Right-Winger Suggests Michael Sam Seek 'Ex-Gay' Therapy
The leader of a right-wing group stridently opposed to homosexuality has penned an open letter to Michael Sam, the first openly gay man drafted into the NFL, warning the newest member of the St. Louis Rams that his sexuality will earn him negative publicity and likely result in more people contracting HIV.
But Peter LaBarbera, president of the antigay organization Americans for Truth About Homosexuality, does offer what he apparently sees as a glimmer of hope for Sam's future: By undergoing so-called reparative therapy, Sam could ensure that his legacy is related to his football career, not his sexual orientation.
In typically convoluted language, LaBarbera's open letter cautions Sam against wielding his newfound notoriety as a means to model "a lifestyle that the cost for those living it, has been unpublicized but appalling."
Pointing to data from the Centers for Disease Control and Prevention, LaBarbera claims that Sam, this month's cover model for The Advocate's sibling publication Out magazine, is setting a dangerous precedent for black youth, who are "twice as likely to get HIV/AIDS than those of other ethnic groups," according to LaBarbera's interpretation of CDC data.
Aside from the inaccurate conflation of homosexuality and near-certain HIV infection, LaBarbera also suggests that Sam should seek the ineffective, medically and legally disavowed practice of "ex-gay therapy," which aims to turn gay people straight through counseling, prayer, and aversion therapy. In so doing, LaBarbera typically rejects the belief that gay people are born that way.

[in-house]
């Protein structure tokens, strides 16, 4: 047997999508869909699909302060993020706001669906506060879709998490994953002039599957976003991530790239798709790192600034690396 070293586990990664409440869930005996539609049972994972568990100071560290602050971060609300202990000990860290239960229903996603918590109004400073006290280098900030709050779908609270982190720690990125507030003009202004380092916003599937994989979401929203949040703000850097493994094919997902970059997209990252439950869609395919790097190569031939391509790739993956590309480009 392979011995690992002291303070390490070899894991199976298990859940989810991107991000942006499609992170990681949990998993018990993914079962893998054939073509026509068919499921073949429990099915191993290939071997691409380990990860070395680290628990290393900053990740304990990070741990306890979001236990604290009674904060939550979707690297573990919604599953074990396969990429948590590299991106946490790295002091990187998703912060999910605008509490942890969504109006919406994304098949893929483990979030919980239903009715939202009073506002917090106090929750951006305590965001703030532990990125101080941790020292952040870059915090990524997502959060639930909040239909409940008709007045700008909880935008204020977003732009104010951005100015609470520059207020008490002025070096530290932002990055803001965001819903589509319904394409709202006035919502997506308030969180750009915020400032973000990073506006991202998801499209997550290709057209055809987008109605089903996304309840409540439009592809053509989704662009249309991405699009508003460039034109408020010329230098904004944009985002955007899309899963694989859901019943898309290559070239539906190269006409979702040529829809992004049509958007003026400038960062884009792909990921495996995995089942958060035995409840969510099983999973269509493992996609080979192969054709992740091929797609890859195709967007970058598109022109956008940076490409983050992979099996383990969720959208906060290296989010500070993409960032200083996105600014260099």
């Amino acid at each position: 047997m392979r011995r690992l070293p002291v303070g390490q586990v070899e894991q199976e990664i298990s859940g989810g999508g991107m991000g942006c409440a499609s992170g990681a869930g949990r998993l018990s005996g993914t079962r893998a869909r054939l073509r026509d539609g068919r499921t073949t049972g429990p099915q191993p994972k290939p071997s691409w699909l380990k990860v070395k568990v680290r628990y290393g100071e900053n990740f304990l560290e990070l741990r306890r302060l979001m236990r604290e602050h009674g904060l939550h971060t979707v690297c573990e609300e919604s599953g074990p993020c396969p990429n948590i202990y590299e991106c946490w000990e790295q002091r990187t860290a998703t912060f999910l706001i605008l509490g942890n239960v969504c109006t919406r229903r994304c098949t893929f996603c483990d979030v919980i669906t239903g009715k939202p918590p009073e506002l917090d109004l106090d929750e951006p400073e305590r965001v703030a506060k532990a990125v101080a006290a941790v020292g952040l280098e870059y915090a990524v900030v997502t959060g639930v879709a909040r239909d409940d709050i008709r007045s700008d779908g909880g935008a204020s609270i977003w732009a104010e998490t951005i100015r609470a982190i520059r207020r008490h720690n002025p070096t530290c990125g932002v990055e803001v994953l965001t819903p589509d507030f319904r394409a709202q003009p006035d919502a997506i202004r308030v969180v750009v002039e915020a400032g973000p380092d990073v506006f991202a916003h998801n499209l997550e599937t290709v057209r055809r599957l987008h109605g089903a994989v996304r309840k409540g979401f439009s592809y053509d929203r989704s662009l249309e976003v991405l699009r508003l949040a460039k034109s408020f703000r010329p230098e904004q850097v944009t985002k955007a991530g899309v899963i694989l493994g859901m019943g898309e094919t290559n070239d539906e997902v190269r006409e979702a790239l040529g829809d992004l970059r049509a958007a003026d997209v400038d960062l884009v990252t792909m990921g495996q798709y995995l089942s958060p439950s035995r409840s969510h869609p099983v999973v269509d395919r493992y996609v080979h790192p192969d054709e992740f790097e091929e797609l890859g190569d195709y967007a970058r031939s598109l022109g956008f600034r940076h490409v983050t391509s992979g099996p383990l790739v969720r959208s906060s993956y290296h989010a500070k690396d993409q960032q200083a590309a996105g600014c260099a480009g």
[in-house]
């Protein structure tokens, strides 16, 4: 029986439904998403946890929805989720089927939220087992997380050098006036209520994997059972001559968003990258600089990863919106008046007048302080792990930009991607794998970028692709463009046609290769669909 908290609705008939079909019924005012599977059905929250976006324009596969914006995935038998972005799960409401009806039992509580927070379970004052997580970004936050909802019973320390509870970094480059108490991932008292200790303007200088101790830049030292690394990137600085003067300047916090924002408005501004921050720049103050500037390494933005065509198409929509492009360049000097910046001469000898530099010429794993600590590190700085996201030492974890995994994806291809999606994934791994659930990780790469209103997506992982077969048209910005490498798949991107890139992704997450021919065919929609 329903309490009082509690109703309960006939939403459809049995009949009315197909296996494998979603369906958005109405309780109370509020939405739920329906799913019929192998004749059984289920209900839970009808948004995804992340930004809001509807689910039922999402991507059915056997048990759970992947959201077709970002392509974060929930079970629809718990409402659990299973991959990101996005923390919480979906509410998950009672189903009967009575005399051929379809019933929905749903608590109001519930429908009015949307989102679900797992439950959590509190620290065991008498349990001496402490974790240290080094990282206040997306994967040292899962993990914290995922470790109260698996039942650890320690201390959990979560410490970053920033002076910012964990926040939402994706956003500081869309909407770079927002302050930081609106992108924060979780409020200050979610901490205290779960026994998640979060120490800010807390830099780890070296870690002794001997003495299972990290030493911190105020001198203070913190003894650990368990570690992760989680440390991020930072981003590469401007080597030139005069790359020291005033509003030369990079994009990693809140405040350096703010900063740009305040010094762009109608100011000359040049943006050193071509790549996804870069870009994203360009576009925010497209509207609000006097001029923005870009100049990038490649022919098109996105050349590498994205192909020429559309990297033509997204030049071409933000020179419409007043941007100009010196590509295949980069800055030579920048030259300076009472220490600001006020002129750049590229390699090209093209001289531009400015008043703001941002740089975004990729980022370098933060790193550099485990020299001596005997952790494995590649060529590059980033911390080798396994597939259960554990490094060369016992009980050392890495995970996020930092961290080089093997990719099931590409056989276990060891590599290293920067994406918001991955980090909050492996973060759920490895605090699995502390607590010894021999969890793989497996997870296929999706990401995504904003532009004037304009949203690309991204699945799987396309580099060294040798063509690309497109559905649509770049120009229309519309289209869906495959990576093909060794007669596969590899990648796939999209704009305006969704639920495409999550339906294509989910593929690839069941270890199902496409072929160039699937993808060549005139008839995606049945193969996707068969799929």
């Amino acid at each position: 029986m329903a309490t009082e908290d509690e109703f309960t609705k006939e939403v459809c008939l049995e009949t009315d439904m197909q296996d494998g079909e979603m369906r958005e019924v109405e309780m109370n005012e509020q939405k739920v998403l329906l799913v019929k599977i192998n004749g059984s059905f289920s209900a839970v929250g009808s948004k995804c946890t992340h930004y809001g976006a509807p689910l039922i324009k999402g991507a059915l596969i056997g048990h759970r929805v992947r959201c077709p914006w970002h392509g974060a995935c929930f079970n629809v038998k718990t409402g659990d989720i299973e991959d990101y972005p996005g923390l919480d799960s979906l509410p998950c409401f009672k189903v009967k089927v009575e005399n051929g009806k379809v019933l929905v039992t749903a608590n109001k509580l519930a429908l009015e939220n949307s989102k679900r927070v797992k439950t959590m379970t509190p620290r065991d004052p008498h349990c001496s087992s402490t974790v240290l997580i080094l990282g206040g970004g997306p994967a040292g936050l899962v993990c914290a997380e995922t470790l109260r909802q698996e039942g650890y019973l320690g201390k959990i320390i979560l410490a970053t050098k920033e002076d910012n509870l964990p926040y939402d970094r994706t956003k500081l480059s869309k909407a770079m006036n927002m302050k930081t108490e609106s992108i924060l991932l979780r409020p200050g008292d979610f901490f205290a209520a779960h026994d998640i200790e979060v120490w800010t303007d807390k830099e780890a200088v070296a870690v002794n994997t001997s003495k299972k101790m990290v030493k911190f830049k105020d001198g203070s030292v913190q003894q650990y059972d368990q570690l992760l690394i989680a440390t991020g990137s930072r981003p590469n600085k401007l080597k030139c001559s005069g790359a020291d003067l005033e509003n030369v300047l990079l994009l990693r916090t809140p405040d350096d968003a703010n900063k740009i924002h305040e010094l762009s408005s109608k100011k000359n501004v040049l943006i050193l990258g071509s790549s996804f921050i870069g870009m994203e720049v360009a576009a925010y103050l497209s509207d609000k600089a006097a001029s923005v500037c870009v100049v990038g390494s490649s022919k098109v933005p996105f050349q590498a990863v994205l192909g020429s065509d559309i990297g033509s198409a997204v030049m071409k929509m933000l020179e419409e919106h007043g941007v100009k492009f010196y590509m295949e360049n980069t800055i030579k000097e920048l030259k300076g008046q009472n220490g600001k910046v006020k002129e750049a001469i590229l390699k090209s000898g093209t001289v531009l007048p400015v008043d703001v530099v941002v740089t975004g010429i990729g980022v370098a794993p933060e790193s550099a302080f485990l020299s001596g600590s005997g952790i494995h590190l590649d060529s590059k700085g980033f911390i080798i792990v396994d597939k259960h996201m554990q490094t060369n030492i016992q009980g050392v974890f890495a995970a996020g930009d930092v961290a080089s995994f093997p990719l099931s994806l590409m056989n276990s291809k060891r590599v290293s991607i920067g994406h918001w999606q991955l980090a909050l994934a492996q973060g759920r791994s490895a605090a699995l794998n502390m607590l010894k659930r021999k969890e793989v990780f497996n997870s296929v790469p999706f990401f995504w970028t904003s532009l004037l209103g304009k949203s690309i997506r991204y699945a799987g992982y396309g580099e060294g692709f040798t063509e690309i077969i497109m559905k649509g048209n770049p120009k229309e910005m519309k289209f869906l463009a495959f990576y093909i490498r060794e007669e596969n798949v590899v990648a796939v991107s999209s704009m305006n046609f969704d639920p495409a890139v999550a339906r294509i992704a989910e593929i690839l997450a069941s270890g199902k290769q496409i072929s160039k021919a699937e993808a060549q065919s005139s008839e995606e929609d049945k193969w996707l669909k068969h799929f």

"Believe it or not, no one is born 'gay,'" writes LaBarbera, who as a matter of course puts the word gay in scare quotes to imply he does not believe it to be a real thing. "Molestation, emotional deprivation, parental or peer rejection, or other traumatic factors can foster same-sex attraction–but many men and women have managed it, diminished it, or eliminated it altogether."
Presumably without a hint of irony, and explicitly without mentioning the fact that every major medical and mental health organization in the country has denounced the practice of trying to change one's sexuality, LaBarbera includes a parenthetical reference to a series of "heartwarming ex-'gay' testimonies." LaBarbera claims that "many" gay people have achieved heterosexuality "through Reparative Therapy and counseling, despite the relentless, unwarranted condemnation of and campaign against both by self-serving 'gay' activists."
LaBarbera's letter closes with a hope that Sam doesn't make his "feelings," also known as his sexual orientation, his "claim to fame." Instead, LaBarbera says Sam's "achievements on the football field will earn [him] a legacy [he] can be proud of." By contrast, LaBarbera says Sam's coming-out (again placed in scare quotes) and "celebrating homosexuality as normative can earn [him] only regret, as well as notoriety among millions of us."